Metabolic Syndrome (MetS) Study and Prevention
Metabolic syndrome (MetS) is a constellation of risk factors for cardiovascular (CV) disease that includes obesity, hyperlipidemia, insulin resistance and hypertension. The prevalence of metabolic syndrome is increasing to epidemic proportions not only in the U.S. and in the urbanized world but also in developing countries.
MetS doubles the risk of cardiovascular disease, more than triples the risk of cardiovascular mortality and raises the risk of type 2 diabetes by about fivefold. The increased mortality of people with metabolic syndrome, even in its earlier phases, suggests that the initial site of cardiovascular injury in MetS might in fact reside in the microcirculation of the heart. However, the mechanism of its momentous effects remains to be defined.
Our research team has applied multidetector computerized tomography (MDCT) and magnetic resonance imaging (MRI) to assess the effects of metabolic syndrome on the myocardial and renal structure and function and their ability to respond to challenge. Our research team also uses high-resolution microcomputed tomography (micro-CT) to identify early changes of cardiac and renal vasculature.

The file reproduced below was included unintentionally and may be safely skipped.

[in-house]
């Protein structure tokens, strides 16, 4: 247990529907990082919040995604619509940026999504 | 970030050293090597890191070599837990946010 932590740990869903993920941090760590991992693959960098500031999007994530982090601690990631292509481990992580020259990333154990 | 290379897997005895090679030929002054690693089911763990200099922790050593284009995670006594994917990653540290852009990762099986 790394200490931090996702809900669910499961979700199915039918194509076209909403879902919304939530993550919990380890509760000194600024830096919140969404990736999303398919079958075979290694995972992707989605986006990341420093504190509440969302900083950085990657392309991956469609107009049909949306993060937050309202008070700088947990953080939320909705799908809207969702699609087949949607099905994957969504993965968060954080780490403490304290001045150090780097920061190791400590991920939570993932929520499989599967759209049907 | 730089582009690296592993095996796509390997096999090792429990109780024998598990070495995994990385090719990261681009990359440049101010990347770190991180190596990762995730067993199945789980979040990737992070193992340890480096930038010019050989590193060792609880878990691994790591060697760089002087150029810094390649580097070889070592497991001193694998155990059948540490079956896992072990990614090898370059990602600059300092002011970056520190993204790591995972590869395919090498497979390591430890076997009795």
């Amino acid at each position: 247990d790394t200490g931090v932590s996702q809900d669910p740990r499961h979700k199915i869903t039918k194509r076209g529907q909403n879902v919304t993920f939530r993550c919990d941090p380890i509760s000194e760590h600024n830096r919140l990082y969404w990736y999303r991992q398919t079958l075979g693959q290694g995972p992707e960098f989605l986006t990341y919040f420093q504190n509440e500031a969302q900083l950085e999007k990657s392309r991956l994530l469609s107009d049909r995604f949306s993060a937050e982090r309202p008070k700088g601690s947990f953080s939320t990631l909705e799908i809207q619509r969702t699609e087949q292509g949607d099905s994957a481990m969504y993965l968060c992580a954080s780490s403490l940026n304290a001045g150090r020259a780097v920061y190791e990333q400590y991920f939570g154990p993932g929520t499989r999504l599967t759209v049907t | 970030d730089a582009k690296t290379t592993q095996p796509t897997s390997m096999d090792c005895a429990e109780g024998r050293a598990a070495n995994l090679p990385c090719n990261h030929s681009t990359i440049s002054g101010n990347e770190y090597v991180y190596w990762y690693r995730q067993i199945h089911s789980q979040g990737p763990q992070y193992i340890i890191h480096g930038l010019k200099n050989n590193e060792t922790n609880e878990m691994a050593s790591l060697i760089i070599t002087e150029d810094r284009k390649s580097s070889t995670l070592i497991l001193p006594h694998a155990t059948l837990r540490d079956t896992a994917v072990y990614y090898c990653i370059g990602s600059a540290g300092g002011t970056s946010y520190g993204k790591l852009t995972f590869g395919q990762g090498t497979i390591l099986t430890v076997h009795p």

We're also using physiological and biological techniques to study underlying mechanisms of renal and cardiovascular parenchymal injury, microvascular dysfunction and remodeling in unique animal models that develop MetS with a high-cholesterol diet and a sedentary lifestyle.
These studies are clinically significant in that they might shed important light on the mechanisms of development of metabolic syndrome, which could ultimately lead to preventive and therapeutic measures.
For more information about our project on metabolic syndrome, email Sabena M. Conley, Ph.D.